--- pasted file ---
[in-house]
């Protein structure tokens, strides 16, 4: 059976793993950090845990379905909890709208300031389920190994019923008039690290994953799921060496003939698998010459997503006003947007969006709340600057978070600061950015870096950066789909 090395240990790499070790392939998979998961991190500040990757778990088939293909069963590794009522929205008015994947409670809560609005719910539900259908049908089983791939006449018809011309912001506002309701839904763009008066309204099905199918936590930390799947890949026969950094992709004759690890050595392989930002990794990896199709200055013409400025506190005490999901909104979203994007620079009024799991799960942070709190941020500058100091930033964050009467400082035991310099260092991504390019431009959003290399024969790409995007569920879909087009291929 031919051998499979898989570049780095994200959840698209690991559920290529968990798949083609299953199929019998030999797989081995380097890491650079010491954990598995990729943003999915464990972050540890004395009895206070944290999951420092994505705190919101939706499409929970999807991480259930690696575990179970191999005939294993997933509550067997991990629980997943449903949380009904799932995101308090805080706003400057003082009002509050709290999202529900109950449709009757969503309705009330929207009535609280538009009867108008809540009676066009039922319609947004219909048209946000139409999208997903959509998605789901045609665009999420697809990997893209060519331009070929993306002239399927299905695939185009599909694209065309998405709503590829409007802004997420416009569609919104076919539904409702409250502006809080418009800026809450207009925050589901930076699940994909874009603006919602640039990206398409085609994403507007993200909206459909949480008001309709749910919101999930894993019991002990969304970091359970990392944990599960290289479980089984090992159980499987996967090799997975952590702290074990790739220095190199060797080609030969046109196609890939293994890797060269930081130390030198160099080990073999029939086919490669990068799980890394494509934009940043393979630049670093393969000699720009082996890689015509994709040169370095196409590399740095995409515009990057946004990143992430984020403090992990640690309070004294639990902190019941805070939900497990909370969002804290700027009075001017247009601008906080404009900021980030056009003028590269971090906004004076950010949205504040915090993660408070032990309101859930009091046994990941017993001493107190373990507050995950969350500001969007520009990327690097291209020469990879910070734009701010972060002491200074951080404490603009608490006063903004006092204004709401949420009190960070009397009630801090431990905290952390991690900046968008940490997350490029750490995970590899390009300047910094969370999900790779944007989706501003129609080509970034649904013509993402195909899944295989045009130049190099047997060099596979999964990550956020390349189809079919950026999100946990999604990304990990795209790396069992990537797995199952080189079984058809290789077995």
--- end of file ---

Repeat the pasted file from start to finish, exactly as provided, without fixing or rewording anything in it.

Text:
[in-house]
């Protein structure tokens, strides 16, 4: 059976793993950090845990379905909890709208300031389920190994019923008039690290994953799921060496003939698998010459997503006003947007969006709340600057978070600061950015870096950066789909 090395240990790499070790392939998979998961991190500040990757778990088939293909069963590794009522929205008015994947409670809560609005719910539900259908049908089983791939006449018809011309912001506002309701839904763009008066309204099905199918936590930390799947890949026969950094992709004759690890050595392989930002990794990896199709200055013409400025506190005490999901909104979203994007620079009024799991799960942070709190941020500058100091930033964050009467400082035991310099260092991504390019431009959003290399024969790409995007569920879909087009291929 031919051998499979898989570049780095994200959840698209690991559920290529968990798949083609299953199929019998030999797989081995380097890491650079010491954990598995990729943003999915464990972050540890004395009895206070944290999951420092994505705190919101939706499409929970999807991480259930690696575990179970191999005939294993997933509550067997991990629980997943449903949380009904799932995101308090805080706003400057003082009002509050709290999202529900109950449709009757969503309705009330929207009535609280538009009867108008809540009676066009039922319609947004219909048209946000139409999208997903959509998605789901045609665009999420697809990997893209060519331009070929993306002239399927299905695939185009599909694209065309998405709503590829409007802004997420416009569609919104076919539904409702409250502006809080418009800026809450207009925050589901930076699940994909874009603006919602640039990206398409085609994403507007993200909206459909949480008001309709749910919101999930894993019991002990969304970091359970990392944990599960290289479980089984090992159980499987996967090799997975952590702290074990790739220095190199060797080609030969046109196609890939293994890797060269930081130390030198160099080990073999029939086919490669990068799980890394494509934009940043393979630049670093393969000699720009082996890689015509994709040169370095196409590399740095995409515009990057946004990143992430984020403090992990640690309070004294639990902190019941805070939900497990909370969002804290700027009075001017247009601008906080404009900021980030056009003028590269971090906004004076950010949205504040915090993660408070032990309101859930009091046994990941017993001493107190373990507050995950969350500001969007520009990327690097291209020469990879910070734009701010972060002491200074951080404490603009608490006063903004006092204004709401949420009190960070009397009630801090431990905290952390991690900046968008940490997350490029750490995970590899390009300047910094969370999900790779944007989706501003129609080509970034649904013509993402195909899944295989045009130049190099047997060099596979999964990550956020390349189809079919950026999100946990999604990304990990795209790396069992990537797995199952080189079984058809290789077995």